MATCH REPORT: 3rd T20, England v India – “Walk this way…”

Ravi Nair reports

In the intervening day between the second T20I and today, there was some talk about India’s running (or walking) between the wickets. India’s captain Smriti Mandhana in an interview said, among other things, that India needed to work on their running, that they hit either fours or dots, that they needed to rotate the strike more, and so on. CRICKETher’s very own Syd Egan then proved this, using numbers and tables, and probably slide rules and the differential calculus as well. But a lot of this sounds like captain’s waffle, or overanalysis to the spectator, until she sees it exemplified for herself in an actual match. And that, as if made to order, was what happened in the third and final (“dead rubber”) T20I between India and England in Guwahati.

Simply put, England won by one run, after a fantastic final over by Kate Cross in which she took two wickets and gave away only one run. But behind this lies a tale. In their last three overs India scored three boundaries, England none. Yet in their 18th, 19th and 20th overs India scored 19 runs, while England scored 26. It means that Shrubsole and Dunkley, one extra from a wide aside, ran the equivalent of nearly 500 metres each in 19 deliveries. The Indians managed 60. England allowed one dot ball in those three overs. Mithali Raj alone played out six, with Fulmali adding another three at the end of the Indian innings. Just one more would have given India a tie. Two more, the match.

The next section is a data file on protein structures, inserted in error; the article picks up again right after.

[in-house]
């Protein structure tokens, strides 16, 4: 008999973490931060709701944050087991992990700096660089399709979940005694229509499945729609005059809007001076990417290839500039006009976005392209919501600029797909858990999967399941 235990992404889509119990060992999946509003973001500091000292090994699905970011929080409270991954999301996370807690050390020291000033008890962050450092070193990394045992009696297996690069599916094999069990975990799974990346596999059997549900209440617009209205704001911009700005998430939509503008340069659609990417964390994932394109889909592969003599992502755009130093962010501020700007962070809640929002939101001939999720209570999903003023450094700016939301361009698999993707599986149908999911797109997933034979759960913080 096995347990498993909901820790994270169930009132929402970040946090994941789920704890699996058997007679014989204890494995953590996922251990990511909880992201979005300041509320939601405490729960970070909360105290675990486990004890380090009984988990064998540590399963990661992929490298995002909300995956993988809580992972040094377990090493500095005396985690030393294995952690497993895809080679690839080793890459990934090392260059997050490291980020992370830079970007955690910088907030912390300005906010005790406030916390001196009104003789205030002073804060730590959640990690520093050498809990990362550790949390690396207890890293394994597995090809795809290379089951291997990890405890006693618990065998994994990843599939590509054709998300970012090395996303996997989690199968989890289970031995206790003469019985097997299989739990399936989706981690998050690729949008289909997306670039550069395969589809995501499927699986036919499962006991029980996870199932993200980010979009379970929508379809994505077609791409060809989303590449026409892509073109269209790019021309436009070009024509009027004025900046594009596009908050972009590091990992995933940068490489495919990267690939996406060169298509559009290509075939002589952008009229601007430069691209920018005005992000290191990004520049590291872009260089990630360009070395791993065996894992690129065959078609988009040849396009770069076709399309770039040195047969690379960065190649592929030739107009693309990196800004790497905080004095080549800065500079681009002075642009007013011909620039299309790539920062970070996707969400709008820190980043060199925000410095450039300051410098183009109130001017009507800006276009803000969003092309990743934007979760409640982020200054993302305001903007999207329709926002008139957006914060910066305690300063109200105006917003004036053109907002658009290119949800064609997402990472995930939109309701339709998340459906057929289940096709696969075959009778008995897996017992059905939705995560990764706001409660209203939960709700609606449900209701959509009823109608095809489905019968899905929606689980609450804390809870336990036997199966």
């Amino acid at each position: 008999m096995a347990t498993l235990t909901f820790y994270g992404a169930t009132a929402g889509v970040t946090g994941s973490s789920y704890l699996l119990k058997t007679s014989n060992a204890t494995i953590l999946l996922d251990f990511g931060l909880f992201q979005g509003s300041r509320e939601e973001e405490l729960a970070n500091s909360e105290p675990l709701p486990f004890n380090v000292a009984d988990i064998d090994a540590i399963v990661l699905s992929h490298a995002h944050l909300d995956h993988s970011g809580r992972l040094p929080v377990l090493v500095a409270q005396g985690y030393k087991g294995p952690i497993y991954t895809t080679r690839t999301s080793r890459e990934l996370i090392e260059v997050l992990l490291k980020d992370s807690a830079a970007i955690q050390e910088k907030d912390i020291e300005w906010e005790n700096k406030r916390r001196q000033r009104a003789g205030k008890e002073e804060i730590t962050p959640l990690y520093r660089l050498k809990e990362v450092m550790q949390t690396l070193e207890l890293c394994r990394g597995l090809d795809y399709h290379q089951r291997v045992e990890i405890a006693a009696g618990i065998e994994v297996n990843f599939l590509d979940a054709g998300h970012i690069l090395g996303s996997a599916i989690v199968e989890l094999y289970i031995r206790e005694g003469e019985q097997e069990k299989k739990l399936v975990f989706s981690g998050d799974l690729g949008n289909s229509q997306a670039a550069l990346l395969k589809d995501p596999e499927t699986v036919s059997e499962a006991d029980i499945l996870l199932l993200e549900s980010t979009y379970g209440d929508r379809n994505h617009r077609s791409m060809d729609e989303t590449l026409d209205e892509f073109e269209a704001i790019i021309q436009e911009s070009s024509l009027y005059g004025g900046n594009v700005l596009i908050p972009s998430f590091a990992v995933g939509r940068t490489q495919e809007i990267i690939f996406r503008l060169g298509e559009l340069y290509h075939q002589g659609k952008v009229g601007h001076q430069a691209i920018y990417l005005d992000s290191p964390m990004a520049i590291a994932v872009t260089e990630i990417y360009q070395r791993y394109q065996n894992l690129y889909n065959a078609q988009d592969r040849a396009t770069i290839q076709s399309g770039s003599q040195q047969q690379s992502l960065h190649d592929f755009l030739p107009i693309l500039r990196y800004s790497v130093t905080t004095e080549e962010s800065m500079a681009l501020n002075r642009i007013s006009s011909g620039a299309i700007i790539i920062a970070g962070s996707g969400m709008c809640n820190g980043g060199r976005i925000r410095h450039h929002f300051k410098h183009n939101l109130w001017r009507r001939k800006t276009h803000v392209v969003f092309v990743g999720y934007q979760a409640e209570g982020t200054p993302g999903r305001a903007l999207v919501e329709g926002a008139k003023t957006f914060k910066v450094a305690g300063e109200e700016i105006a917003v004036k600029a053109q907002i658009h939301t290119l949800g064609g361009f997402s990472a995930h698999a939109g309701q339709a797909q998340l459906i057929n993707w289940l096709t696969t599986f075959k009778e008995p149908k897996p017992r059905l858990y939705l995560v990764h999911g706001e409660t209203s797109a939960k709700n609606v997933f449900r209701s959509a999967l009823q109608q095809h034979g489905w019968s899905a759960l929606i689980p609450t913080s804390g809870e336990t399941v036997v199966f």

Even without the final score and these reflections on it, the match was an exciting one. It was a dead rubber, the series had been decided. But it was a Saturday and the eventual crowd at Barsapara was the largest of any of the six matches in the tour. Mandhana wanted her first win as captain, and her team wanted to keep the overall score all square, at three matches each team. Heather Knight, however, may have been thinking slightly differently. Katherine Brunt, England’s most effective bowler this tour, was rested. And, on winning the toss, Knight decided to bat. Perhaps she was challenging her team to bat first and win even though they knew the Indians preferred chasing. Perhaps she was testing her entire squad, which has lost more resources before and during this tour than Spinal Tap lost drummers. Whatever the reason, it was set up for Mandhana to play the innings that all cricket fans wanted to see: a big one, in a chase, leading to a win.